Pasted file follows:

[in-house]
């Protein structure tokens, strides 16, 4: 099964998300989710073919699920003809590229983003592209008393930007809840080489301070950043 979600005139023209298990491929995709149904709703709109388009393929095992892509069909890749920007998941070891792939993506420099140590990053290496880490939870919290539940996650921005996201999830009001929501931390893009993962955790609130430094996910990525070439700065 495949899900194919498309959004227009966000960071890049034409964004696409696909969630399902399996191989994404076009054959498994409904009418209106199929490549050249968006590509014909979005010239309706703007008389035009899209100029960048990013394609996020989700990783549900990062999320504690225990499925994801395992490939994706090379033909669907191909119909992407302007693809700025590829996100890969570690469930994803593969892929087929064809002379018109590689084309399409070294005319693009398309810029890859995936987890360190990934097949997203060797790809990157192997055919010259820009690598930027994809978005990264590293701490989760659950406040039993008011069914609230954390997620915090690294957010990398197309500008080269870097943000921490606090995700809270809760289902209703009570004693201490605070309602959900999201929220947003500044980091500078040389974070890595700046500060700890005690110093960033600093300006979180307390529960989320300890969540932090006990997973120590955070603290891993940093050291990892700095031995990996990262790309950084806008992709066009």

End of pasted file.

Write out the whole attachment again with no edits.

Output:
[in-house]
């Protein structure tokens, strides 16, 4: 099964998300989710073919699920003809590229983003592209008393930007809840080489301070950043 979600005139023209298990491929995709149904709703709109388009393929095992892509069909890749920007998941070891792939993506420099140590990053290496880490939870919290539940996650921005996201999830009001929501931390893009993962955790609130430094996910990525070439700065 495949899900194919498309959004227009966000960071890049034409964004696409696909969630399902399996191989994404076009054959498994409904009418209106199929490549050249968006590509014909979005010239309706703007008389035009899209100029960048990013394609996020989700990783549900990062999320504690225990499925994801395992490939994706090379033909669907191909119909992407302007693809700025590829996100890969570690469930994803593969892929087929064809002379018109590689084309399409070294005319693009398309810029890859995936987890360190990934097949997203060797790809990157192997055919010259820009690598930027994809978005990264590293701490989760659950406040039993008011069914609230954390997620915090690294957010990398197309500008080269870097943000921490606090995700809270809760289902209703009570004693201490605070309602959900999201929220947003500044980091500078040389974070890595700046500060700890005690110093960033600093300006979180307390529960989320300890969540932090006990997973120590955070603290891993940093050291990892700095031995990996990262790309950084806008992709066009």